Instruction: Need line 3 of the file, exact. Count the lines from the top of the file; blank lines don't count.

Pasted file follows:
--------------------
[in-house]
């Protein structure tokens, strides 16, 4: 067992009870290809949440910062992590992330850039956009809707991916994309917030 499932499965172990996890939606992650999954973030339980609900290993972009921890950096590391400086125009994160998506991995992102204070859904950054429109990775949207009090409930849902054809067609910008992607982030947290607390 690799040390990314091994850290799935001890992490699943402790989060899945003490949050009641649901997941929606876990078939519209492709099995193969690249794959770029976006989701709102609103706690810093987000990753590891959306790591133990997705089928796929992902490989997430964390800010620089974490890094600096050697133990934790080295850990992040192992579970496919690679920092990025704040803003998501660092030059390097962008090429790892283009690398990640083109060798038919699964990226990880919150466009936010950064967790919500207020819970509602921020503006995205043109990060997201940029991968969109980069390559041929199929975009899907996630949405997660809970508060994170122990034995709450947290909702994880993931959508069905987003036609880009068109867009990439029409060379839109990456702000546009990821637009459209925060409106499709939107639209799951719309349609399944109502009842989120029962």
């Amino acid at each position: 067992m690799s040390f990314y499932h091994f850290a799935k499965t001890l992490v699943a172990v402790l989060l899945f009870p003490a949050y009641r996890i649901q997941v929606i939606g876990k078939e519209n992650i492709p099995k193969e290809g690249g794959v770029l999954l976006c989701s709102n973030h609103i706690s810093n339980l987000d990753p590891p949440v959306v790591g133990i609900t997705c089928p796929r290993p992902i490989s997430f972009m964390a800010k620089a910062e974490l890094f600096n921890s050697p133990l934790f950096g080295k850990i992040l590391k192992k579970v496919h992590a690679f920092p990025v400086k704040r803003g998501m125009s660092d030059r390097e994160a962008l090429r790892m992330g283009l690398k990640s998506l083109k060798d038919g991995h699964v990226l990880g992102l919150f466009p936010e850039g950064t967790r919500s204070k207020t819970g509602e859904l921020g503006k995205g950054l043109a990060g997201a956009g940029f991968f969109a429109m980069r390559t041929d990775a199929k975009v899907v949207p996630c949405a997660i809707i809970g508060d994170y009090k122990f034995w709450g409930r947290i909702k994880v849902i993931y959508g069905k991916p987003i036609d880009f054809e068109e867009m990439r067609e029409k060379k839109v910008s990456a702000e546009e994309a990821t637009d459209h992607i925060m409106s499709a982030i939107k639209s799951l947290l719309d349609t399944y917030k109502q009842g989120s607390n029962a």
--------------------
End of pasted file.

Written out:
């Amino acid at each position: 067992m690799s040390f990314y499932h091994f850290a799935k499965t001890l992490v699943a172990v402790l989060l899945f009870p003490a949050y009641r996890i649901q997941v929606i939606g876990k078939e519209n992650i492709p099995k193969e290809g690249g794959v770029l999954l976006c989701s709102n973030h609103i706690s810093n339980l987000d990753p590891p949440v959306v790591g133990i609900t997705c089928p796929r290993p992902i490989s997430f972009m964390a800010k620089a910062e974490l890094f600096n921890s050697p133990l934790f950096g080295k850990i992040l590391k192992k579970v496919h992590a690679f920092p990025v400086k704040r803003g998501m125009s660092d030059r390097e994160a962008l090429r790892m992330g283009l690398k990640s998506l083109k060798d038919g991995h699964v990226l990880g992102l919150f466009p936010e850039g950064t967790r919500s204070k207020t819970g509602e859904l921020g503006k995205g950054l043109a990060g997201a956009g940029f991968f969109a429109m980069r390559t041929d990775a199929k975009v899907v949207p996630c949405a997660i809707i809970g508060d994170y009090k122990f034995w709450g409930r947290i909702k994880v849902i993931y959508g069905k991916p987003i036609d880009f054809e068109e867009m990439r067609e029409k060379k839109v910008s990456a702000e546009e994309a990821t637009d459209h992607i925060m409106s499709a982030i939107k639209s799951l947290l719309d349609t399944y917030k109502q009842g989120s607390n029962a």